European Court of Human Rights
B and C v Switzerland: ECtHR finds a Convention violation in case of removal of a homosexual applicant to the Gambia
On 17 November 2020, the European Court of Human Rights ruled that Switzerland had violated Article 3 ECHR in the case of a Gambian homosexual person who faced removal to the Gambia (application nos. 43987/16 and 889/19).
Mr. B, a Gambian and Malian national, unsuccessfully applied for asylum in Switzerland. His applications and subsequent appeals were rejected on credibility grounds, and the situation of homosexuals in the Gambia was in itself not considered sufficient to qualify for refugee status. The Federal Administrative Court even underlined that there was no need to assess the situation of homosexuals in the Gambia, notwithstanding that homosexuality carries a 14-year prison sentence there. Finally, an appeal court found that B was not entitled to refugee status based on the registered partnership that he had with Mr. C, a Swiss national.
The second applicant, C, died in the course of the proceedings and the Court decided to strike his application out of the list and not to consider his complaints regarding Article 8 ECHR.
Mr. B complained that his return to the Gambia would expose him to the risk of ill-treatment under Article 3 ECHR. More specifically, he feared the active persecution of homosexuality in the country, notwithstanding the improved situation for LGBTI-people since the election of a new, more LGBTI-friendly president in 2016.
In its assessment, the ECtHR referred, inter alia, to the findings of the CJEU in X, Y and Z v. Minister van Immigratie en Asiel and the ECtHR’s previous case law, thereby stating that the mere existence of laws criminalising homosexual acts in the country of destination, does not render an individual’s removal to that country contrary to Article 3 ECHR. However, it also considered that a person’s sexual orientation forms a fundamental part of his or her identity and that no one should be obliged to conceal his or her sexual orientation in order to avoid persecution. Thereby, the Court underlined that B’s sexual orientation could be discovered if he were removed to the Gambia and that the Swiss authorities had not assessed whether the Gambian authorities would be able and willing to protect LGBTI-people against ill-treatment by non-State actors. For these reasons, the Court concluded that the Swiss courts had failed to sufficiently assess the risks of and State protection against ill-treatment from non-State actors, leading to a violation of Article 3.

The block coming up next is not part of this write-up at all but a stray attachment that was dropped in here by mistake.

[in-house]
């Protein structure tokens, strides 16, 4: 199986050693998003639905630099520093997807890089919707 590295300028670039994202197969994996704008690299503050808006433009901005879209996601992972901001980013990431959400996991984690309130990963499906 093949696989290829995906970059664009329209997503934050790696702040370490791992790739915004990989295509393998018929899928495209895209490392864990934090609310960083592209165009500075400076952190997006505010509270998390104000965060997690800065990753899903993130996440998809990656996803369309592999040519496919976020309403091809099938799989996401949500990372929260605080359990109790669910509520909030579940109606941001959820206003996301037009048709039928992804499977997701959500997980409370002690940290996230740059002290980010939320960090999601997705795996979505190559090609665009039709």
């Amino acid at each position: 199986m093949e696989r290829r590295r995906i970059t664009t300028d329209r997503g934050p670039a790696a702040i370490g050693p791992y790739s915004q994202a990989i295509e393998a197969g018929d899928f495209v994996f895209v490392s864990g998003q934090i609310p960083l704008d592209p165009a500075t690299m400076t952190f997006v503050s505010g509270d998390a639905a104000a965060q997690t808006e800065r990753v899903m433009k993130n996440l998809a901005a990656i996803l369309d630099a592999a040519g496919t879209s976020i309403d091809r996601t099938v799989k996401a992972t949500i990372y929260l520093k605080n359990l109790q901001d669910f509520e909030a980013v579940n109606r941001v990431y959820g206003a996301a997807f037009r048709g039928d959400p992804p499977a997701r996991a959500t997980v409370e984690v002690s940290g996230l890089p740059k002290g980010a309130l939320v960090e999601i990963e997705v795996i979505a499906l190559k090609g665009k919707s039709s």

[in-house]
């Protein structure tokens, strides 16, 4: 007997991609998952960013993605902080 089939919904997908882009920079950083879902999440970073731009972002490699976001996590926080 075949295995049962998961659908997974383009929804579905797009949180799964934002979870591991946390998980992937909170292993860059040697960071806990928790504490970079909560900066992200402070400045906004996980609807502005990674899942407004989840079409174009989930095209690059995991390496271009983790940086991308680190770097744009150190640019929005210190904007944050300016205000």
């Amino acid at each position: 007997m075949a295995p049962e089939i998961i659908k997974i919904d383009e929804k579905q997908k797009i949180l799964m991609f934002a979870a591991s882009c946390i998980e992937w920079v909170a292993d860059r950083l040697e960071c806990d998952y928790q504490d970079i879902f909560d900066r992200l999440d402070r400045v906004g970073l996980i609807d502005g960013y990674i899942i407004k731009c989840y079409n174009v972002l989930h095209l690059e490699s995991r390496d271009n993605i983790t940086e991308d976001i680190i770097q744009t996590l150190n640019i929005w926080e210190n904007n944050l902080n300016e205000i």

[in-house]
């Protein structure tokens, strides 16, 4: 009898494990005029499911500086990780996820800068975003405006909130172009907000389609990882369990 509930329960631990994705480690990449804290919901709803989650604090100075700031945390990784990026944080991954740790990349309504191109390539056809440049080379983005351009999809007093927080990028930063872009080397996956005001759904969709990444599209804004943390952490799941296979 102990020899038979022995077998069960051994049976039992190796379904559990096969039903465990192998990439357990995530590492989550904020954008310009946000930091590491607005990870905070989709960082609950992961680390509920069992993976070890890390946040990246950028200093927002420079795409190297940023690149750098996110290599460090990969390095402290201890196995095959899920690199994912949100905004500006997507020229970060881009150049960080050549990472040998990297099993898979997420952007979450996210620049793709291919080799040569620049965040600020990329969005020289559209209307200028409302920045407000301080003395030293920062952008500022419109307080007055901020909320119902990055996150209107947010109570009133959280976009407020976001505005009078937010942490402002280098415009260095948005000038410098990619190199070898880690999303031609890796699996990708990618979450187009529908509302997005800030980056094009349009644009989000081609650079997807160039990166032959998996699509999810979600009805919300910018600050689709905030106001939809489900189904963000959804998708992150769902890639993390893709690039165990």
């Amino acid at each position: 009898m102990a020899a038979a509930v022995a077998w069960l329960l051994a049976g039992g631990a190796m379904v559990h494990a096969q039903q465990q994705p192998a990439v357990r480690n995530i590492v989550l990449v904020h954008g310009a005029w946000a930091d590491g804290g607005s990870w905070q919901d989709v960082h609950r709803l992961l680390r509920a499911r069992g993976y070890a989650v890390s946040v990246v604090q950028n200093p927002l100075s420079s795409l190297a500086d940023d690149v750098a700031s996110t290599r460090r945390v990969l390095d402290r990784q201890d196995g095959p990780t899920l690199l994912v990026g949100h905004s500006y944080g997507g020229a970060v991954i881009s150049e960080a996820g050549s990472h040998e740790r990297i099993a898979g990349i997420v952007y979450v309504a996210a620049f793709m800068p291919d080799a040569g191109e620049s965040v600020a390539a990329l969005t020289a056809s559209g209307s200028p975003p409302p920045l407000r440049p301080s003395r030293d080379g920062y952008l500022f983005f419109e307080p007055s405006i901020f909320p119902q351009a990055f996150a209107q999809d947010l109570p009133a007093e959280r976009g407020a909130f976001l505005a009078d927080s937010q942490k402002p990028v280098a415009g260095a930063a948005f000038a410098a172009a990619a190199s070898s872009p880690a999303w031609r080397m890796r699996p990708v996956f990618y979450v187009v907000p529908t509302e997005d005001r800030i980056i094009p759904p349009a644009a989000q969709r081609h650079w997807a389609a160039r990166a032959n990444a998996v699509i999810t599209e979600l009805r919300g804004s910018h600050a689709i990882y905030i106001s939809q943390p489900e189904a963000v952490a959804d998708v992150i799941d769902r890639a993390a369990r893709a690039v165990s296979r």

ECRE, ILGA-Europe and ICJ intervened in this case.
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Communicated case against the UK
H.A. v United Kingdom (application no. 30919/20) concerns Mr. H.A, a stateless person of Palestinian origin living in the UK, who was born in the Ein El-Hilweh refugee camp in Lebanon. Both his application for international protection and subsequent appeals were unsuccessful.
The applicant complains that he faces a real risk of severe mistreatment by paramilitary groups if he is returned to the Ein El-Hilweh camp in violation of Article 3 ECHR. He complains in particular, that the domestic courts only took pre-flight events into account, while failing to address the merits of his claim of future risk.
The ECtHR first asks the Parties whether there has been a violation of Article 3, taken alone or in conjunction with Article 13, on account of the failure of the domestic courts to examine whether the applicant’s risk of forcible recruitment by extremist groups in the Ein El-Hilweh camp gave rise to a real risk of being subjected to treatment contrary to Article 3 upon return to Lebanon. Secondly, the Court asks whether the applicant would face a real risk of being subjected to treatment contrary to Article 3 if returned to Lebanon.